Oldest English Words Include 'Two,' 'Three'—But Not 'Four'

By Marie Morris,  Newser Staff
Posted Feb 26, 2009 1:59 PM CST
Oldest English Words Include 'Two,' 'Three'—But Not 'Four'
Language is tens of thousands of years old, but writing emerged only about 5 millennia ago.   (©(nutmeg))

"I," "we," "two," and "three" have existed for tens of thousands of years, making them among the oldest words in the English language, new research reveals. Computer analysis of Indo-European languages helped isolate "the ways we think words change and their ability to change into other words," a researcher tells the BBC.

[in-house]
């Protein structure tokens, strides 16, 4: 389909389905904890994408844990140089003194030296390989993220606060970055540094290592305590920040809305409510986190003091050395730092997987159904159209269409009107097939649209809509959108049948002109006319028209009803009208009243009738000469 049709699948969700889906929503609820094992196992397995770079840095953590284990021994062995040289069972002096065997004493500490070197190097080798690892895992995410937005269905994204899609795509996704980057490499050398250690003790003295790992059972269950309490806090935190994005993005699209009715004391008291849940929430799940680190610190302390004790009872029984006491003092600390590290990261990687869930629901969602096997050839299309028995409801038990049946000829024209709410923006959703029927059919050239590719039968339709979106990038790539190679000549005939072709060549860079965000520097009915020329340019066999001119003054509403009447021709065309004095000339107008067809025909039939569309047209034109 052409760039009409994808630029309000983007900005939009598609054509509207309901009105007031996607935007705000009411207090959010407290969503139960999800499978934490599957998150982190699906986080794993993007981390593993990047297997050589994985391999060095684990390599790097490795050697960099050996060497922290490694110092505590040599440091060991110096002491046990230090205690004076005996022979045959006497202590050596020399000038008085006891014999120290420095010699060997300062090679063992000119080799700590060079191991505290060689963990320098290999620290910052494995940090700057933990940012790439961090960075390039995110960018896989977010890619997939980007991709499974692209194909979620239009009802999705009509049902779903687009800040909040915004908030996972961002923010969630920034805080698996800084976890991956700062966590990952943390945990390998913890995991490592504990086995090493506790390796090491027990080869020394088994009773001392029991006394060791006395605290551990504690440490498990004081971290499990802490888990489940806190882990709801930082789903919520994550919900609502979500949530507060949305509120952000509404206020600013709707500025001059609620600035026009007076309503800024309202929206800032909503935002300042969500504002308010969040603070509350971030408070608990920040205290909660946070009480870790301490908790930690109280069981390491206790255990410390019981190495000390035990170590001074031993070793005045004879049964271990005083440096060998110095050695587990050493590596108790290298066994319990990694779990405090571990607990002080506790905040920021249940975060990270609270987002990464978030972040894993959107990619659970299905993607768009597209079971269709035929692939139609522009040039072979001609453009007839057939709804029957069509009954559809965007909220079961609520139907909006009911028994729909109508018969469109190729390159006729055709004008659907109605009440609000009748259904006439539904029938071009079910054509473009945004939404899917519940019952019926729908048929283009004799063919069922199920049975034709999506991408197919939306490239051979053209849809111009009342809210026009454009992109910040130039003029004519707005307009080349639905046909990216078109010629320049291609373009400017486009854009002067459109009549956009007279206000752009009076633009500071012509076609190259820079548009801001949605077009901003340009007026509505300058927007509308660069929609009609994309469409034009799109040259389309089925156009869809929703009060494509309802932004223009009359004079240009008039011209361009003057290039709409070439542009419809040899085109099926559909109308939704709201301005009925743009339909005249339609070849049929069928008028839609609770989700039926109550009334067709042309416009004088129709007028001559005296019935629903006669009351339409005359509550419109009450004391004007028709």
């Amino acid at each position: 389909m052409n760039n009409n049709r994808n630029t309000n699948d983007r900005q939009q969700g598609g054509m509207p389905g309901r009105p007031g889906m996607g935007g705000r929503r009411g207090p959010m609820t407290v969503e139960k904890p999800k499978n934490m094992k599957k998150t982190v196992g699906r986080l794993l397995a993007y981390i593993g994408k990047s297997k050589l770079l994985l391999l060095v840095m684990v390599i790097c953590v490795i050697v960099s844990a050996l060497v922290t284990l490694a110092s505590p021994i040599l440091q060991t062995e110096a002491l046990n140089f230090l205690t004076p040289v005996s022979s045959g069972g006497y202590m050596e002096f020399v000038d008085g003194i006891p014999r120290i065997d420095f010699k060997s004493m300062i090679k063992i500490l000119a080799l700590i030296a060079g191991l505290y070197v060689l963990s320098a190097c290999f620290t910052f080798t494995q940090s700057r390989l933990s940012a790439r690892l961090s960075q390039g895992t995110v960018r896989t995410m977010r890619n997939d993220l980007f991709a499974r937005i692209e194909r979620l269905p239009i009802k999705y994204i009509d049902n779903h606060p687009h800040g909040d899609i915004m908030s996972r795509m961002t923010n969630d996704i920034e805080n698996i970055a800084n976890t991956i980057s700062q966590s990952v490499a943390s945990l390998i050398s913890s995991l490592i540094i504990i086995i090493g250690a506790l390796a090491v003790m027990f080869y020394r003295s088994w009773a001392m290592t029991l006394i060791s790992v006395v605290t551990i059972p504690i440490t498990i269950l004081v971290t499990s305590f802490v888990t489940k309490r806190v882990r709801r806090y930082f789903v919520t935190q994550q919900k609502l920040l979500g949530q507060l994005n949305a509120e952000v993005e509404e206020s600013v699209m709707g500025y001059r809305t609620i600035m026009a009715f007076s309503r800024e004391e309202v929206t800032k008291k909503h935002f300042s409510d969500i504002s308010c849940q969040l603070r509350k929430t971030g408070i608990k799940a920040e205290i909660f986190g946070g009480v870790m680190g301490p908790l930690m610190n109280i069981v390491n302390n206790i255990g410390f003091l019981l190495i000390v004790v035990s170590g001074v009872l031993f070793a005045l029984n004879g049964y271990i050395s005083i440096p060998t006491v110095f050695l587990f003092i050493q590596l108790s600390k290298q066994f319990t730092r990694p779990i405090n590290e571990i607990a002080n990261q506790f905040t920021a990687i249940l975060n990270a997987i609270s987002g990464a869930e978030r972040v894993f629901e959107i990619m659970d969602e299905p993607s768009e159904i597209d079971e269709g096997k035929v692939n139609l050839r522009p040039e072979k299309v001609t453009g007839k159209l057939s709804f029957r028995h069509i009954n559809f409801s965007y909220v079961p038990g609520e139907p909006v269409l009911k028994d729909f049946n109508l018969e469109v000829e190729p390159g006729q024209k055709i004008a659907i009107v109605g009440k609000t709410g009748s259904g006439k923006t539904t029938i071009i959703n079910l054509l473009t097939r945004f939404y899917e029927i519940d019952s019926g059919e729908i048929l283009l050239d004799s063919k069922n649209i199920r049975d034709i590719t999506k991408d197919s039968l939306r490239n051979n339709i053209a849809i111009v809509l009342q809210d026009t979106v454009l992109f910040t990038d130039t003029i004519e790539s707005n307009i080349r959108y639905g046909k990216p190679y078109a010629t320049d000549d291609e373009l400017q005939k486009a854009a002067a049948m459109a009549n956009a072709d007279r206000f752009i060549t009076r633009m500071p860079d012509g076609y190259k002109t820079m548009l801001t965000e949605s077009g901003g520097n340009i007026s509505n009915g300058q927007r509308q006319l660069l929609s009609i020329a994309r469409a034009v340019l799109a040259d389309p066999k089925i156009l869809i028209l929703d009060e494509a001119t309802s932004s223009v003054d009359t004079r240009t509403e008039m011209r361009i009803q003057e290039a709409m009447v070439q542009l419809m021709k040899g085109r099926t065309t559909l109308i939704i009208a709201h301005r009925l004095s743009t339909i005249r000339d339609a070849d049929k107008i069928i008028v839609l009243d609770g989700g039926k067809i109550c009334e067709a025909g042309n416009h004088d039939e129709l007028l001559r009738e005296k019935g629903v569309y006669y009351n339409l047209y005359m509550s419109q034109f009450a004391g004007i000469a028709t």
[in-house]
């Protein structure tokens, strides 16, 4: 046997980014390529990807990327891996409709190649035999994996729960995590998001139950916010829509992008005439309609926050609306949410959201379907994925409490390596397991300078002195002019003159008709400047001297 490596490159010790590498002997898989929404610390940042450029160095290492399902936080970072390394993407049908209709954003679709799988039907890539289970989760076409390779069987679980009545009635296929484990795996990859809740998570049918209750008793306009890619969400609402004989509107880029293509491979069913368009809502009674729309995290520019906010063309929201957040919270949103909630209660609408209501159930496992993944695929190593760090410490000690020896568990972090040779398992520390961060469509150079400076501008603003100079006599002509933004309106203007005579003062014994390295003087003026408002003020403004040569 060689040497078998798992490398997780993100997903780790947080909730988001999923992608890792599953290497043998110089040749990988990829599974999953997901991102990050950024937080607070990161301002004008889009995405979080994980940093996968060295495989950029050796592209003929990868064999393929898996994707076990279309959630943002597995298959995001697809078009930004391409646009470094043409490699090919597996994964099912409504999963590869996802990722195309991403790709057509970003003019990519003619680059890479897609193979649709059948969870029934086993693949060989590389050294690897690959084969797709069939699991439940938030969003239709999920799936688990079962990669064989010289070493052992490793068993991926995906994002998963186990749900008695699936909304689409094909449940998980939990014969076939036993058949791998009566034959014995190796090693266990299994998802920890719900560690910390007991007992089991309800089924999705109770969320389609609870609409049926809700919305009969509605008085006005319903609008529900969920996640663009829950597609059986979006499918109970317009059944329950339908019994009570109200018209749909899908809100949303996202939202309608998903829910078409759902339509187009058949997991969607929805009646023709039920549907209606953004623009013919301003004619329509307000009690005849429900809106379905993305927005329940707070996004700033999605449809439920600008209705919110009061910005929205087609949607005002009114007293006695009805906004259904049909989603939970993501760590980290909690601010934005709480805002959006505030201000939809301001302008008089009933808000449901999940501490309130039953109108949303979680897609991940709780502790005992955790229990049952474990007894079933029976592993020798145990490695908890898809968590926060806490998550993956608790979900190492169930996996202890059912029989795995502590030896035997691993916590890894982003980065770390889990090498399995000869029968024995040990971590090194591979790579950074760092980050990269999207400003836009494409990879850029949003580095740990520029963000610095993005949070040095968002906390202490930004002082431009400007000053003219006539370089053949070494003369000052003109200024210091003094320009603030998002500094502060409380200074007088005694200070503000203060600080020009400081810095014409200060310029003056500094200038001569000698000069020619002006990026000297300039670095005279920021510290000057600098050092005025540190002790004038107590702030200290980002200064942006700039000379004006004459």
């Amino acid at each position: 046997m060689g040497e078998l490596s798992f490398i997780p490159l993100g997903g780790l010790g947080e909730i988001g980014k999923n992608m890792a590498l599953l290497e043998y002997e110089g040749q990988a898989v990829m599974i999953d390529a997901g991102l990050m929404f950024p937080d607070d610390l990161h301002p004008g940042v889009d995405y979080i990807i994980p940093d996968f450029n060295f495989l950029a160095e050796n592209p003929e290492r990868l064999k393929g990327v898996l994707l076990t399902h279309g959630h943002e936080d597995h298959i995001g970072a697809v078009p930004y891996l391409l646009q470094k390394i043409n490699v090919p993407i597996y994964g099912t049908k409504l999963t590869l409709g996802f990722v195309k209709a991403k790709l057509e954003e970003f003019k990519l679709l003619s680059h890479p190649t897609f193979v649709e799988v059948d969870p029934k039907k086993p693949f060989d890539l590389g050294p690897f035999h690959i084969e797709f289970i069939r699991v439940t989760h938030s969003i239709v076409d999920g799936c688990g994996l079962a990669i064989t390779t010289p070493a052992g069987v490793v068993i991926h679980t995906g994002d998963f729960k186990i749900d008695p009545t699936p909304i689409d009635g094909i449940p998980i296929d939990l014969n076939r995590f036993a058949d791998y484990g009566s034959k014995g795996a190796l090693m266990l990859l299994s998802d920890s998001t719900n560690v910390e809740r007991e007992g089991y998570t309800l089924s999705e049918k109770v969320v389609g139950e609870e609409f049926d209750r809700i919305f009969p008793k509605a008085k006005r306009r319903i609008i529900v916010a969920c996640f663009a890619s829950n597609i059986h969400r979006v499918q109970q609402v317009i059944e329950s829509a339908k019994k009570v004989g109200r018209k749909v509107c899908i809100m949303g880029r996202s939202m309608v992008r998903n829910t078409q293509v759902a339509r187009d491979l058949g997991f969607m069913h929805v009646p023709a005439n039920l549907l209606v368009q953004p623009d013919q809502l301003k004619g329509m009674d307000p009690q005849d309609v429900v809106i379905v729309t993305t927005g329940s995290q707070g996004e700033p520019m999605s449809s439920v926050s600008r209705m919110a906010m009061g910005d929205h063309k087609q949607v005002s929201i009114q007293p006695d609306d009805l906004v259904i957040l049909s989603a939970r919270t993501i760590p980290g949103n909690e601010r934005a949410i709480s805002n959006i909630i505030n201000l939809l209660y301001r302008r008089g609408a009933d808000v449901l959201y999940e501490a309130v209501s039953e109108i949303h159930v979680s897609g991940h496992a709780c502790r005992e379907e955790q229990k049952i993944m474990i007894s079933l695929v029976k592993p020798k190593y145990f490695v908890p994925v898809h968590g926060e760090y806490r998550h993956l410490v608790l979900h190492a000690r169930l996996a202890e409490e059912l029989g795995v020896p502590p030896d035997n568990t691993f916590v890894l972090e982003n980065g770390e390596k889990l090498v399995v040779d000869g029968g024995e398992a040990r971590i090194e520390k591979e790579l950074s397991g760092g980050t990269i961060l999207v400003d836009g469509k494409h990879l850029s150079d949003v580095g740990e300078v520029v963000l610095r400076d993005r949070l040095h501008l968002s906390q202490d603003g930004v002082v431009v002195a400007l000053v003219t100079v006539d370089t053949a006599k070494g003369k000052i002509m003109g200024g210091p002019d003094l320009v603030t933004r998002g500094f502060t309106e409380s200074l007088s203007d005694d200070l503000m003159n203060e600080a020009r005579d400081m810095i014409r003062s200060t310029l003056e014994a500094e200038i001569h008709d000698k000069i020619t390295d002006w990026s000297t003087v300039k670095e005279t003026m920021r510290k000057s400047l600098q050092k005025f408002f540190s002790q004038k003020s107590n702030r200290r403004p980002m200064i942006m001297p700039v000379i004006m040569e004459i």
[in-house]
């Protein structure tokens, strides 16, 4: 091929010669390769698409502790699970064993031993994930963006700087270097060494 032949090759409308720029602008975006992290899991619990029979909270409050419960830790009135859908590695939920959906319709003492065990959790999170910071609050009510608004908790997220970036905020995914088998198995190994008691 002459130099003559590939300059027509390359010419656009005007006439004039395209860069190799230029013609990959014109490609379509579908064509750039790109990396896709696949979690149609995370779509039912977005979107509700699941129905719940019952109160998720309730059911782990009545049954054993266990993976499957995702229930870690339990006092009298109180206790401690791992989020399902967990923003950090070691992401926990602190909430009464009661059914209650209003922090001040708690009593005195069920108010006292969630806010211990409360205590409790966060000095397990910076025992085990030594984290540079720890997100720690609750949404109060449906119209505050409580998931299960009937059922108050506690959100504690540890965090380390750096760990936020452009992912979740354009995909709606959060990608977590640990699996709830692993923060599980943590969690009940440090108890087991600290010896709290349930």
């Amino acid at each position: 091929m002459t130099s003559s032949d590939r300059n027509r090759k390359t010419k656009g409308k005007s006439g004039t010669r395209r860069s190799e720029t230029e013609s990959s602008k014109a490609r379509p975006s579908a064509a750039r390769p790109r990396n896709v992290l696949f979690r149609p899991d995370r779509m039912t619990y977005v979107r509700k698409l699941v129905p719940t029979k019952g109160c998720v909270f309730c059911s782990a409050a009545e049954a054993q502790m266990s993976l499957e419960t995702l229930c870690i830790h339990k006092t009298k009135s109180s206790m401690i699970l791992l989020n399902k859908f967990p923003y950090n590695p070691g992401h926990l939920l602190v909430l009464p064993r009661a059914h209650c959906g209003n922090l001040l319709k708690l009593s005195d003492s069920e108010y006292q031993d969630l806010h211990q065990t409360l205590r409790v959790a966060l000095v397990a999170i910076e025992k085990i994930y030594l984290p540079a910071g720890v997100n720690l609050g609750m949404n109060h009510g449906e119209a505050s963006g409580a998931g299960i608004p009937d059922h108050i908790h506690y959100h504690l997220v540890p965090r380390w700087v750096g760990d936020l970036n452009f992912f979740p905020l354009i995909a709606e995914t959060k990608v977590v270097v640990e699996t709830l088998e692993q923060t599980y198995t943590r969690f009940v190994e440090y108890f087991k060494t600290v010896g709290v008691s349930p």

Other venerable words include "two" and "five," but "four" is significantly younger, the Reading University scientists found. Their computer models also allow the researchers to predict which words are evolving right out of existence. They tend to be words whose definitions change often, which are frequently verbs. Watch your back, "squeeze," "guts," "dirty," and "push."
(Read more English language stories.)

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